Inequalities suffered by discriminated groups spreads. Due to affirmative action
Affirmative action
Affirmative action refers to policies that take factors including "race, color, religion, gender, sexual orientation or national origin" into consideration in order to benefit an underrepresented group, usually as a means to counter the effects of a history of discrimination.-Origins:The term...

 policies, a new middle class has been created that consists of formerly discriminated people in some countries but in others, people who are from discriminated groups are frequently involved in the worst jobs, denied benefits, capital, land, social protection, training, or credit. Discrimination at a workplace can lead to poverty. “Discrimination creates a web of poverty, forced and child labor and social exclusion, (seeking to eliminate discrimination is indispensable to any strategy for poverty reduction and sustainable economic development).”

In December 2005, a Gallup poll showed that job satisfaction was lowest when employees experienced discrimination.

Gender discrimination and the workplace

Even though there are regulations that are used to promote equality within the workplace, discrimination is still rampant. Women still do not measure up to men when it comes to income, employment rates and occupational range. Women’s average salary is 72 to 88 percent of men’s, even when variables such as education, age, position level and job tenure are considered. In most countries, the glass ceiling
Glass ceiling
In economics, the term glass ceiling refers to "the unseen, yet unbreachable barrier that keeps minorities and women from rising to the upper rungs of the corporate ladder, regardless of their qualifications or achievements." Initially, the metaphor applied to barriers in the careers of women but...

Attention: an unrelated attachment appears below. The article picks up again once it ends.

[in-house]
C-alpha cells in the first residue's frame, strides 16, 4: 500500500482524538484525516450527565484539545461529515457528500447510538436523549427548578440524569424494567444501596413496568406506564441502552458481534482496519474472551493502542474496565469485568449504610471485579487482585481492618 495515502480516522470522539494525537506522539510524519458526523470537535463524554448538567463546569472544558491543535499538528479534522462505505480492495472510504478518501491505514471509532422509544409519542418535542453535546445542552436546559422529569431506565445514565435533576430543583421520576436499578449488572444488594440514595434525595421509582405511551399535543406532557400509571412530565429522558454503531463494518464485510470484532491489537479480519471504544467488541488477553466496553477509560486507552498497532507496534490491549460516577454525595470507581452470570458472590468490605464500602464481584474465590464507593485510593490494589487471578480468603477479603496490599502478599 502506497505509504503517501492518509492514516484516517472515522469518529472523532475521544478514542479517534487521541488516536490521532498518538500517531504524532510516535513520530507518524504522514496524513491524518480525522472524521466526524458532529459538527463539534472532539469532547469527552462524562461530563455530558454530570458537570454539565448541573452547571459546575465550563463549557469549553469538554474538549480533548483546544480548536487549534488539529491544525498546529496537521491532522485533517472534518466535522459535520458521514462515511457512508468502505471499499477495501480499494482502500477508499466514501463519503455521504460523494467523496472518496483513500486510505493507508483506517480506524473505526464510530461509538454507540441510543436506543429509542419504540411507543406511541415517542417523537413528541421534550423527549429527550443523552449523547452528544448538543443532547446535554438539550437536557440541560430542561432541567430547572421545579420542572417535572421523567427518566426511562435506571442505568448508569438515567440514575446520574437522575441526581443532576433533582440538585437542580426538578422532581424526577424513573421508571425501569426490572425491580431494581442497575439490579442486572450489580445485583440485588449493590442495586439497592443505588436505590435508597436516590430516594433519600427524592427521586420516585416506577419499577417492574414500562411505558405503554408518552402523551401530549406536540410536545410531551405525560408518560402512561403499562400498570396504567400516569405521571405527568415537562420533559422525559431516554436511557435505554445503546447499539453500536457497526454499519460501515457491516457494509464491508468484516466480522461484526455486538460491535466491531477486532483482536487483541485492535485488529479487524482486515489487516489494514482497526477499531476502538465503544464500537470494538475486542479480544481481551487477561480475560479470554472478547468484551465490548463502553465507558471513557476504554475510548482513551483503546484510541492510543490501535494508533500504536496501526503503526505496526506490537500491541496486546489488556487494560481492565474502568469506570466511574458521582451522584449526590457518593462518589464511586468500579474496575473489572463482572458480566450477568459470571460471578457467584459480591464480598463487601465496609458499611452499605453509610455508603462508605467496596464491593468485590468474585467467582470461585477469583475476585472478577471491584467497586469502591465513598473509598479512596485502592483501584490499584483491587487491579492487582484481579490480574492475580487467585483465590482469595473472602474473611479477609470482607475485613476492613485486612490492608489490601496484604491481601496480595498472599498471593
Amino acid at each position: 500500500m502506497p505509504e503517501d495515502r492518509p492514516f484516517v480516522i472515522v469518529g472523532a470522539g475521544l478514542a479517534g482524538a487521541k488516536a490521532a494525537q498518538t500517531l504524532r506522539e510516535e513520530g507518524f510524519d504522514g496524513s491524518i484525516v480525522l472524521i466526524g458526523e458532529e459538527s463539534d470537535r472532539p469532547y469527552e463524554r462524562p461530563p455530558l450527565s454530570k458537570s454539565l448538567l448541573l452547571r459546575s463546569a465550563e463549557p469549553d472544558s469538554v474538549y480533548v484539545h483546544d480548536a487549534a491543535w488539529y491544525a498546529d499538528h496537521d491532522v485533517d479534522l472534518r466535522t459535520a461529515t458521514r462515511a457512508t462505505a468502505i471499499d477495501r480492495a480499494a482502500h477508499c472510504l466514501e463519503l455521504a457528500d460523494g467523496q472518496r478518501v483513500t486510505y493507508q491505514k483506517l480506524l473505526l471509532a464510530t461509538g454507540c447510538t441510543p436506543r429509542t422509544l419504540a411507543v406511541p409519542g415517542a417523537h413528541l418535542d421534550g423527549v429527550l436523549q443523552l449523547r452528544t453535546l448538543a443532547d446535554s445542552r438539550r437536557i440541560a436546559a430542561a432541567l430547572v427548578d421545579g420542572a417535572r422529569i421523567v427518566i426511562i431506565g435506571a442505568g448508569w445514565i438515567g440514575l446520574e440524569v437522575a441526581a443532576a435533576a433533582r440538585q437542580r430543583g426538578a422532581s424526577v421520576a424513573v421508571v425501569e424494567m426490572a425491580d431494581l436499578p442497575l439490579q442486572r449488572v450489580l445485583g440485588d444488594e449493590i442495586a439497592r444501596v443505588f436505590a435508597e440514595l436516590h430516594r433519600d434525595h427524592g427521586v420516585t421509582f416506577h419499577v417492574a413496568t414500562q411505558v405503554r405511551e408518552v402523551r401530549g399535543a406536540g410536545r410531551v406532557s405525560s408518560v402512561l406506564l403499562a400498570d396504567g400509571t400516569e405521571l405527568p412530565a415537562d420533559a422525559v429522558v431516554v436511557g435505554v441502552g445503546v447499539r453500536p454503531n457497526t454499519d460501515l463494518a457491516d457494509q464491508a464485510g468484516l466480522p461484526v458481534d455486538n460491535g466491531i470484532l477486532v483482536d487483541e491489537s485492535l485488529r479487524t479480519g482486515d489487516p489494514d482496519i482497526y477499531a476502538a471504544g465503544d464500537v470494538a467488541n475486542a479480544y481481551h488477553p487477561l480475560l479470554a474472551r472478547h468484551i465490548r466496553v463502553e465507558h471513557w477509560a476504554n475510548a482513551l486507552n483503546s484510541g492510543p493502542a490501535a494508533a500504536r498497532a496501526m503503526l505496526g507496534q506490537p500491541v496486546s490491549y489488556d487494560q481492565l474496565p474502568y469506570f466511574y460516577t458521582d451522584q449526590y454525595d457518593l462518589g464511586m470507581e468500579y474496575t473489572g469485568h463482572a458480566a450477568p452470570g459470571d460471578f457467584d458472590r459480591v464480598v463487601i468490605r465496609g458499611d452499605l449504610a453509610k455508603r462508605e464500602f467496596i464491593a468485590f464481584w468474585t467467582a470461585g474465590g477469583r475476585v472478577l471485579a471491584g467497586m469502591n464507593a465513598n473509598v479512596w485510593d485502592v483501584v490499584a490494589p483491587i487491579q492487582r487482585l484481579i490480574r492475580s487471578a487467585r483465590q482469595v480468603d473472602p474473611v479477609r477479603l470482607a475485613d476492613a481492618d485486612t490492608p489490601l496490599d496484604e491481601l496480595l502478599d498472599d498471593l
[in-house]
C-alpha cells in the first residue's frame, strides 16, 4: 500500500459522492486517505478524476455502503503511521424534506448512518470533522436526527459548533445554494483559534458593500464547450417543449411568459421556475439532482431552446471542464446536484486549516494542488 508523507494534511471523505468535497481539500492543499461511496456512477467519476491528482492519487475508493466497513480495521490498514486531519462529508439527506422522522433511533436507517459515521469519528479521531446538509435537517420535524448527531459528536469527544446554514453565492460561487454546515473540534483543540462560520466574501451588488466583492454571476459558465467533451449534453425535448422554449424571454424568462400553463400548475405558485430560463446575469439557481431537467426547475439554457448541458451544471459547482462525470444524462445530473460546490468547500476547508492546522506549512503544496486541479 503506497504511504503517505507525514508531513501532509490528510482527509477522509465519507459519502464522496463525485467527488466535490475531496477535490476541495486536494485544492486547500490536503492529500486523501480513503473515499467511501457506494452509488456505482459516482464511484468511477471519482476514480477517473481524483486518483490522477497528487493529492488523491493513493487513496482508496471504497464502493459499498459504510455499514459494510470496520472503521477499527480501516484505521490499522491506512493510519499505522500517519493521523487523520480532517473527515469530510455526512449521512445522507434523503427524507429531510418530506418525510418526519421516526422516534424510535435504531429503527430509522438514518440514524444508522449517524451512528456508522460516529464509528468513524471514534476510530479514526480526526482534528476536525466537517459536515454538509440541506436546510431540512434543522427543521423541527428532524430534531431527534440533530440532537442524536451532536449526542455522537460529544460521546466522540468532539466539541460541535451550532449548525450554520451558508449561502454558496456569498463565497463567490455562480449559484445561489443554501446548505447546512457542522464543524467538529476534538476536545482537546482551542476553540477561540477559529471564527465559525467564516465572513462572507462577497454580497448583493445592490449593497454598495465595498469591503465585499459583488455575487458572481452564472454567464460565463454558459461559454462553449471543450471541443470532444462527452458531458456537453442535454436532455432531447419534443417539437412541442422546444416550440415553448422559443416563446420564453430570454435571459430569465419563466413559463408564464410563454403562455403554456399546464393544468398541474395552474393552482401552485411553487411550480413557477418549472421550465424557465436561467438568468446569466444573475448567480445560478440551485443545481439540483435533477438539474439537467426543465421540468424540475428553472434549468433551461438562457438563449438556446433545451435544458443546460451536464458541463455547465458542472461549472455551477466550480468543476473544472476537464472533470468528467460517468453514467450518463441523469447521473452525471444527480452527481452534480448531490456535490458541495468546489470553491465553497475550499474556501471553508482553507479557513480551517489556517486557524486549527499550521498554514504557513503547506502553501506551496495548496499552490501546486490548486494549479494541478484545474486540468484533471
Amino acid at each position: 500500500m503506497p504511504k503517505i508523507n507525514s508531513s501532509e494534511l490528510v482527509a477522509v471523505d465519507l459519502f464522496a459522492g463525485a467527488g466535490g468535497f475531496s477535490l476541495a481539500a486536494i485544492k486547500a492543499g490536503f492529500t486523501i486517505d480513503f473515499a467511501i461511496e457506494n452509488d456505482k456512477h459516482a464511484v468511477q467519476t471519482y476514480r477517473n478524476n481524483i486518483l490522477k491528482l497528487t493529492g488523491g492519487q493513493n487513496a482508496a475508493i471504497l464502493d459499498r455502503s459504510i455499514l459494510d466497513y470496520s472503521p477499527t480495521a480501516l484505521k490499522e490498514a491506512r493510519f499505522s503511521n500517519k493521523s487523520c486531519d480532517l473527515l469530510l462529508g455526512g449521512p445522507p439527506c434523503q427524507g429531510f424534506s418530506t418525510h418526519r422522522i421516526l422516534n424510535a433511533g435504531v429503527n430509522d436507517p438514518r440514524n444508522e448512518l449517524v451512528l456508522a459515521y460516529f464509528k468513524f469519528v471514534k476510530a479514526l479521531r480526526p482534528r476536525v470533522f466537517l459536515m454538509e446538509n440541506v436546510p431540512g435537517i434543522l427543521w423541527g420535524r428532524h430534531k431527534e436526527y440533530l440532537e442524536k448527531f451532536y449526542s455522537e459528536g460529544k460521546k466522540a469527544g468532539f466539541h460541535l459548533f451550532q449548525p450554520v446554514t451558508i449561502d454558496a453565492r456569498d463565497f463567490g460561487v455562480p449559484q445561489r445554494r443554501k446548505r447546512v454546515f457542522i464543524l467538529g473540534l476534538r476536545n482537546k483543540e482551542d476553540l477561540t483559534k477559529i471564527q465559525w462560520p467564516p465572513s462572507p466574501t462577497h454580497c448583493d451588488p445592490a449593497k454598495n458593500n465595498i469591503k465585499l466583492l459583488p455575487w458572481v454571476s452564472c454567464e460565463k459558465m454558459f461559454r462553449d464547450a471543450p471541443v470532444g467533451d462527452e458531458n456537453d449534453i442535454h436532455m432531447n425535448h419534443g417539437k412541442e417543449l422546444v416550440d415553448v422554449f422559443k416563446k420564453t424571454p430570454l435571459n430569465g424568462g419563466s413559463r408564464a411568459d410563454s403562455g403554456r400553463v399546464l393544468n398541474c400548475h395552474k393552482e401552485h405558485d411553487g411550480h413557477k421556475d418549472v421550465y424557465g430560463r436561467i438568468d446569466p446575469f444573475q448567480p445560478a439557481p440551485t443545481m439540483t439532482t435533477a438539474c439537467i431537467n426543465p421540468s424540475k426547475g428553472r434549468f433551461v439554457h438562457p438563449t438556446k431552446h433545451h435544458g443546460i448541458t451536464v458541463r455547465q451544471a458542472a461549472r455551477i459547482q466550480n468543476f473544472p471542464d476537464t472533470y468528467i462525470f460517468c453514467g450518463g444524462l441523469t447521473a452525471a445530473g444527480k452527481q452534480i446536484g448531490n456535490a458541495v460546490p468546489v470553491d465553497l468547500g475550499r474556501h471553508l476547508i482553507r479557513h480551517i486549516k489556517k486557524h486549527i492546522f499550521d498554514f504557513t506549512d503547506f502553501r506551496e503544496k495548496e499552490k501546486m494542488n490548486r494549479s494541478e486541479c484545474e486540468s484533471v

is ever present for women and the wage differences are significant compared to men. Based on a report by Catalyst in 2005, only “one in eight woman were CEO’s in the Fortune 500; an additional nine were CEO’s in Fortune 501-1000 companies.” Women are also more likely to be stuck in low-paid but more secure positions (i.e. education and healthcare). Historically the rate of employment for women was lower; however, due to the late 2000s recession
Late 2000s recession
The late-2000s recession, sometimes referred to as the Great Recession or Lesser Depression or Long Recession, is a severe ongoing global economic problem that began in December 2007 and took a particularly sharp downward turn in September 2008. The Great Recession has affected the entire world...

 the participation of women in the workforce has surpassed that of men. “Discrimination can occur at every stage of employment, from recruitment to education and remuneration, occupational segregation, and at time of layoffs.”

Unintentional discrimination

Unintentional discrimination (often termed "statistical discrimination
Statistical discrimination (economics)
Statistical discrimination is an economic theory of racial or gender inequality based on stereotypes. According to this theory, inequality may exist and persist between demographic groups even when economic agents are rational and non-prejudiced...

") occurs when neutral selection practices produce a substantial disparity of outcomes between one group and another. Such practices include the use of standardized tests (which may disadvantage certain groups) and/or height or weight (which may disadvantage women and some ethnic groups) in the hiring process. If the requirements are job-related and a "business necessity", the disparity is irrelevant.

Some laws prohibit unintentional as well as intentional discrimination, but may have different standards for deciding what is acceptable. Substantial disparities in outcome are not necessarily illegal, if the practices that produce them are necessary.

Statistical discrimination vs. actual discrimination

In some older studies, it has seemed as if the employers would discriminate for Far-Asians (15 to 25 percent more than for Caucasians) and against Afro-Americans (25 % less than for Caucasians) in pay and employment. When accounted for the amount and quality of the education and the geographic location, the differences disappeared. So it seems that the difference was not because of discrimination but because the Far-Asians usually had more and better education and worked in the North, where the salaries are higher also for Afro-Americans.